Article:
Book Review: Giotto

This is a book all about beauty. It is also all about a remarkable achievement: the restoration of one of the greatest masterpieces of Western painting.

The Scrovegni Chapel, also more commonly known as the Arena Chapel, in Padua, has been famous since 1305 for the remarkable cycle of frescoes by Giotto.

The history of the building of the chapel provides many insights into the influence of religious beliefs on medieval daily life. It was built by Enrico Scrovegni to expiate his father’s sin of usury – ironically using their wealth at the same time to create a building that clearly demonstrated the family’s worldly status.

This book is an account of the work of the Instituto per il Restauro and their relationship with the Commune of Padua to conserve the frescoes. A brilliant account of Giotto’s paintings compares them favourably – and, I think, rightly so – with the more famous Assisi frescoes. It admires the greater monumentality of the Padua figures against subservient landscape and architecture.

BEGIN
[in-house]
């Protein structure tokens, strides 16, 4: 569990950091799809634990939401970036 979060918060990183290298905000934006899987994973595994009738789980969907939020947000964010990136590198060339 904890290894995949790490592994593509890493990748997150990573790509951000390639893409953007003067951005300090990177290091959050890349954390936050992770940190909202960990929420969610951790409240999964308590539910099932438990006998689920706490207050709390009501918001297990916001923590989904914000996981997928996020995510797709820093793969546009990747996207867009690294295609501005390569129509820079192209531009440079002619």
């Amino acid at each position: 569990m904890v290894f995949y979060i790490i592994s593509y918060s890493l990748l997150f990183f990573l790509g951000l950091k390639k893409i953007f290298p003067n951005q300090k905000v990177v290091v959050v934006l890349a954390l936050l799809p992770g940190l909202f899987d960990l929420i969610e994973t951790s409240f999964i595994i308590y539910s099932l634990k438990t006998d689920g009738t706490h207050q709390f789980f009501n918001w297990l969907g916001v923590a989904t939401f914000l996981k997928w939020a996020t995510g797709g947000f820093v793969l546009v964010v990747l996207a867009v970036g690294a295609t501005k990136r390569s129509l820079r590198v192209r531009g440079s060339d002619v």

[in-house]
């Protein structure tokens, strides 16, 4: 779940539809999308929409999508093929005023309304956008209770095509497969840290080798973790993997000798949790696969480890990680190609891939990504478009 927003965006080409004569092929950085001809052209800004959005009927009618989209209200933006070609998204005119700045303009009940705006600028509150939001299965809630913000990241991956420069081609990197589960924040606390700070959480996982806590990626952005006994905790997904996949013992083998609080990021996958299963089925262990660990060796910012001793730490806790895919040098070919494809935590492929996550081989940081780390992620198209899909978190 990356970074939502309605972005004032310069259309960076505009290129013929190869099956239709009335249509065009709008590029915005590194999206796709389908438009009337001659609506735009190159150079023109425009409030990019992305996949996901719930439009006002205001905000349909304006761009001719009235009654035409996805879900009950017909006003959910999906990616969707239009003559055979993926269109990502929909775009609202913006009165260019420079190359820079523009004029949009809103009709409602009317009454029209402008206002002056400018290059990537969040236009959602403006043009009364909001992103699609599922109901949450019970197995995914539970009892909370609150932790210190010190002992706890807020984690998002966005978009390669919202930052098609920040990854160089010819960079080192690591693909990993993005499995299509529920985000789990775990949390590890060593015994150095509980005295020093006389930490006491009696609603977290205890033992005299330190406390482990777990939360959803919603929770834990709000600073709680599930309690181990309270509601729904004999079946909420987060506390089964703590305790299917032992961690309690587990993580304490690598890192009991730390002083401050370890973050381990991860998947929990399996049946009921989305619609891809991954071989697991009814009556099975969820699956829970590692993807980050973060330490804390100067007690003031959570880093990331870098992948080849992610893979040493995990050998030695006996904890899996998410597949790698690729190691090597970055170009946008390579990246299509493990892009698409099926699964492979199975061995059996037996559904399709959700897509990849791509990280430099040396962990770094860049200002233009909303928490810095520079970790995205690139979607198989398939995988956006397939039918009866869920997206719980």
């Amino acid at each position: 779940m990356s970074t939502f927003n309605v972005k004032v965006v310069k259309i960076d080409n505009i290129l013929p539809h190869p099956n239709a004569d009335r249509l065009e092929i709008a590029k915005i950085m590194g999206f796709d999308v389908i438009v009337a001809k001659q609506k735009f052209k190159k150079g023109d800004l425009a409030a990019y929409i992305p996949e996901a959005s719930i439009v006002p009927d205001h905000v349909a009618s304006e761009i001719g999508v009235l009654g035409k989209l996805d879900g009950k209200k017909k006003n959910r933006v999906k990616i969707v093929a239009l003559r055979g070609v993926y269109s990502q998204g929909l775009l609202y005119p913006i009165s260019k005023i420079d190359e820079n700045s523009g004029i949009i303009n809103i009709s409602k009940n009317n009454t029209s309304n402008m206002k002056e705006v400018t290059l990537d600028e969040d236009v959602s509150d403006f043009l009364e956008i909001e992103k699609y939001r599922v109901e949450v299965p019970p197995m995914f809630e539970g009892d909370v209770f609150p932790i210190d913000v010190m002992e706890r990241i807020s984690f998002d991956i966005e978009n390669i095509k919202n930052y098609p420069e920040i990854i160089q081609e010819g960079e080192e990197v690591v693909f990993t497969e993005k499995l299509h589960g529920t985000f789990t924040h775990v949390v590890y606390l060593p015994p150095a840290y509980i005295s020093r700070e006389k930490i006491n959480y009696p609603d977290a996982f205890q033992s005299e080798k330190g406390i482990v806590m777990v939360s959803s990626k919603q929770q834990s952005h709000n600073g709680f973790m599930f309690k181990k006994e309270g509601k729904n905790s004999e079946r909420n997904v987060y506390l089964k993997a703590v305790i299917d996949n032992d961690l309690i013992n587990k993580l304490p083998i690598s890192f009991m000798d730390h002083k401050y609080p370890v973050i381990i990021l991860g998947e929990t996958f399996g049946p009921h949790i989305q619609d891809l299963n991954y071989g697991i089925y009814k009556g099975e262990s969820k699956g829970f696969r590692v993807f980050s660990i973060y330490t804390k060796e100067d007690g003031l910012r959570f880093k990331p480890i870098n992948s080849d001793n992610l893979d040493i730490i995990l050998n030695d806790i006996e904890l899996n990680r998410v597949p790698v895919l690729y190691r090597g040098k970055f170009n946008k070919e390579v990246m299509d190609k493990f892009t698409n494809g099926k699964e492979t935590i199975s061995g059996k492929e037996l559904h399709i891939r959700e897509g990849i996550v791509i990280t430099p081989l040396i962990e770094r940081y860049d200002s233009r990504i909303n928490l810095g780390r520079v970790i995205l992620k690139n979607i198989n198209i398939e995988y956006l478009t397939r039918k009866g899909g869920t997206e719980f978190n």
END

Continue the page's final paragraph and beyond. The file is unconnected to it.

Who can forget the ‘Kiss of Judas’ in the Paduacycle, potent with emotion and filled with a sense of betrayal and forgiveness?

From wide-angle photographic reconstructions of the whole chapel to intense details, this book devotes more than 400 of its 450 pages to superb colour photographs of the frescoes. They illuminate theological truth through the humanity of every stroke of Giotto’s brush.

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